Although Parashat VaYeishev discusses Yosef’s enslavement, we automatically assume that Yosef’s ten brothers sold him, and then we share Divrei Torah focused on their depraved pecuniary transaction. However, closer inspections of the text confuse this unambiguous, habitual naming of Yosef’s sellers and buyers. One example of this uncertainty is when the Torah describes Yosef’s abduction and imprisonment; “VaYikachuhu VaYashlichu Oto HaBorah,” “And they picked him up and cast him into the pit” (Bereishit 37:24). The identities of who threw Yosef into the pit, along with the other characters in this tale, are vague. Was it indeed all of the brothers or just some of them? Another example of this uncertainty is when Yosef was sold; “VaYimshechu VaYaalu Et Yosef Min HaBor VaYimkeru Et Yosef LaYishme’eilim” “And they drew him, and they lifted him from the pit, and they sold him to the Yishme’eilim” (37:28). Again, the specifics of who sold Yosef are very shady. Why does the Torah describe Yosef’s unpleasant ramble to Egypt in such ambiguous terms?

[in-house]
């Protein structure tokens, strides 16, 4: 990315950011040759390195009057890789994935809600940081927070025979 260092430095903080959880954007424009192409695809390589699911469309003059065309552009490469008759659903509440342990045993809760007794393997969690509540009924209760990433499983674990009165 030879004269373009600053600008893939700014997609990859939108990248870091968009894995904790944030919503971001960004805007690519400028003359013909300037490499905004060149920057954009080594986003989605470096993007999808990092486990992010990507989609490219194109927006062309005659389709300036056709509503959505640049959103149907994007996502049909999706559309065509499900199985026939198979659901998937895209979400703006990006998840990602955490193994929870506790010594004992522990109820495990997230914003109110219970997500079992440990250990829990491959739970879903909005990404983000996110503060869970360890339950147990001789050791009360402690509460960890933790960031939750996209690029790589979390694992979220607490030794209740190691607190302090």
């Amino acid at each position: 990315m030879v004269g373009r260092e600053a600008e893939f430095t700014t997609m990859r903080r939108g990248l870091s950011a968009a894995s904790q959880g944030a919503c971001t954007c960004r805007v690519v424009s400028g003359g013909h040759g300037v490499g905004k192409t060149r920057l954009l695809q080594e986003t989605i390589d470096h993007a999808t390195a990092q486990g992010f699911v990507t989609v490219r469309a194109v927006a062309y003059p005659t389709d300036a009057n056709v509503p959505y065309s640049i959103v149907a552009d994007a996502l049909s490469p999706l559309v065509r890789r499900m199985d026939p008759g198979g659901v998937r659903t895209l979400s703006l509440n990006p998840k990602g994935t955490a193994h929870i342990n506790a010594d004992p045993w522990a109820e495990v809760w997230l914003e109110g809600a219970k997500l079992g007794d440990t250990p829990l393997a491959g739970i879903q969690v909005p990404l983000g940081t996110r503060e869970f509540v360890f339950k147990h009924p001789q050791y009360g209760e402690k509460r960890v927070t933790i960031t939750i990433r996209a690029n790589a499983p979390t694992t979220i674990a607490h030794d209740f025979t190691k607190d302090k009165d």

Perhaps the Torah is teaching us that the identity of whoever received Yosef’s payment, raised him from the pit, or sold him does not really matter; rather, everyone involved is blamed for selling Yosef even if specific actions were not taken. Even if only Yehuda thought to sell him, all the brothers are blamed, because they did not protest. In a similar vein, the Torah omits the reason for Kayin and Hevel’s fateful fight, since they should not have fought altogether.
We can learn from this that we are responsible for the results of our actions, even when we are involved only peripherally or as part of a larger group. The Torah is clear that those who are silent witnesses to a crime are in some way guilty (see Ibn Ezra to VaYikra 19:11). We must protest if we see a sin taking place.
Therefore, one who has married a non-Jewish woman, whom we certainly (emphasis added), according to Halacha, are obligated to excommunicate to discourage such behavior, has the status of one who has been excommunicated, and it is forbidden to count him towards a Minyan.
-Adapted from a Shiur presented by Rabbi Shmuel Goldin